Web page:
(edited from a longer press release)
WEST LAFAYETTE, Ind. - The Veterinary Homeland Security Certificate Program, a graduate-level distance-learning program at Purdue University, has gained national certification as a curriculum for response personnel in the event of a major animal health emergency.
The Animal and Plant Health Inspection Service, an agency within the U.S. Department of Agriculture, examined and reviewed courses in the program, which is part of Purdue's School of Veterinary Medicine and managed by the Purdue Homeland Security Institute.
The agency granted the program certification because it complies with National Animal Health Emergency Management System guidelines, which are set up to deal with animal health incidents.
Since coursework began in May of 2006, there have been 62 students enrolled from 27 states, the District of Columbia and Singapore. The majority are private practice veterinarians, but there also are professionals enrolled from the military, U.S. Department of Agriculture, public health departments, animal health departments and veterinary schools. Some students are veterinary technicians, and others are applying the coursework to degrees in public health. Veterinary students also are participating.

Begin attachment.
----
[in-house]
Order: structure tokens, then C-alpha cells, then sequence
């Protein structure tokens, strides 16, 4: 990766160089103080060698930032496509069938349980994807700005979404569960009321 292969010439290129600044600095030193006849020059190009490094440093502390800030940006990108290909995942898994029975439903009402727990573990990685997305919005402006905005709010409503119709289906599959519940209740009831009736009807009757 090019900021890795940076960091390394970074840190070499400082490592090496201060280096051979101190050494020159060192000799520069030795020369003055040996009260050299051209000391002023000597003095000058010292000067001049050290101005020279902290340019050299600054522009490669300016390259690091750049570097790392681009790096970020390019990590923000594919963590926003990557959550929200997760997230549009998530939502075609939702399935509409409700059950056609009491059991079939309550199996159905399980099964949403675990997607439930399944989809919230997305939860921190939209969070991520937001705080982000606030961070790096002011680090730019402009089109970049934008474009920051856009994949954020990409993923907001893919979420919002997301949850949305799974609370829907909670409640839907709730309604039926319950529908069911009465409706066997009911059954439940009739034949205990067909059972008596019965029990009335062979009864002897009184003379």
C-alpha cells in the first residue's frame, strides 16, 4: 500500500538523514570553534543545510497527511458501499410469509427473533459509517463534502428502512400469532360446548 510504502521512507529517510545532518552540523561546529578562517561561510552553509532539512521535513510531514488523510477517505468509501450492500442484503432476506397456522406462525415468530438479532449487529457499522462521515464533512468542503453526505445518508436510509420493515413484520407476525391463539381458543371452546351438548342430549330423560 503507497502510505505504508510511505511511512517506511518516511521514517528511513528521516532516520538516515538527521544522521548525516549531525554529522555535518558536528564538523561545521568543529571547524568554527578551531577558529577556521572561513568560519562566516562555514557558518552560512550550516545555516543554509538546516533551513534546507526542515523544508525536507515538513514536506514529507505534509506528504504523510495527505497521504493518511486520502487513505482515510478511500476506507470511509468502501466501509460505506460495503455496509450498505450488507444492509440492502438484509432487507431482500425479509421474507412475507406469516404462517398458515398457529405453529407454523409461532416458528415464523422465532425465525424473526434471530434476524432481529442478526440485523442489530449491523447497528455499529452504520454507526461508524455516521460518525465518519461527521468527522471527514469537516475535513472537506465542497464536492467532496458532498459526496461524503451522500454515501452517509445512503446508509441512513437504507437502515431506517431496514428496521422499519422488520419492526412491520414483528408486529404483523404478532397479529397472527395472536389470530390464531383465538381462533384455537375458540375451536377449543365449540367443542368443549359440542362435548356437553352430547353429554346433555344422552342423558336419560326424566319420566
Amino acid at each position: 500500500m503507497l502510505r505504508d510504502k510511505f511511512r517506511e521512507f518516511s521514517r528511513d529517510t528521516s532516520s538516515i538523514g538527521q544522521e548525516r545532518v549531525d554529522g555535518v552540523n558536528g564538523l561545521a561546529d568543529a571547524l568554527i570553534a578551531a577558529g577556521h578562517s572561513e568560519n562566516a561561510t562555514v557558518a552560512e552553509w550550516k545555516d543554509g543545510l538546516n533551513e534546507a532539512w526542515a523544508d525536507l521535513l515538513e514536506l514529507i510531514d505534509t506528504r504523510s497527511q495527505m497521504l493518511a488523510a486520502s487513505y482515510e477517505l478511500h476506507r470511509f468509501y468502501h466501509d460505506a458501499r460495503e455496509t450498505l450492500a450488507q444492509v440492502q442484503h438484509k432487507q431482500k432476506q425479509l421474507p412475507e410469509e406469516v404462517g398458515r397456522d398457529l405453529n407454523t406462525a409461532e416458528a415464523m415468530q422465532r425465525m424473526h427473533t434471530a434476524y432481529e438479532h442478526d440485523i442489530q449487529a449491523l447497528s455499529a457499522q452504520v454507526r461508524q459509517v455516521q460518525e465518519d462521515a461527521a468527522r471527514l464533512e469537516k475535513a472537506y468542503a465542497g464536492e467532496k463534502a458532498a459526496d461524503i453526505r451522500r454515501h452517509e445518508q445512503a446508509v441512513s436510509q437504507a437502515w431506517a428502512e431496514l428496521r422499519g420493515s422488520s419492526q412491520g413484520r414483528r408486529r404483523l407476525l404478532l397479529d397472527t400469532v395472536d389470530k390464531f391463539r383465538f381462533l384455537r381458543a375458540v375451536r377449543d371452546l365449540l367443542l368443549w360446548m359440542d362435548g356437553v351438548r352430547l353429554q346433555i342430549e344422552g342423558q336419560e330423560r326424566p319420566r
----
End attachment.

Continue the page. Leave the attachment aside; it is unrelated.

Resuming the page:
To qualify for the certificate, students have four years to complete nine courses, which are available 24 hours a day online or by CD.
Lectures include a range of topics that address issues such as swine disease, rabies, anthrax and plague.
The program is a cooperative effort among the Purdue School of Veterinary Medicine, Purdue Homeland Security Institute, Indiana Board of Animal Health, Indiana State Police and Indiana Department of Homeland Security.
More information is available online at http://www.BiosecurityCenter.org.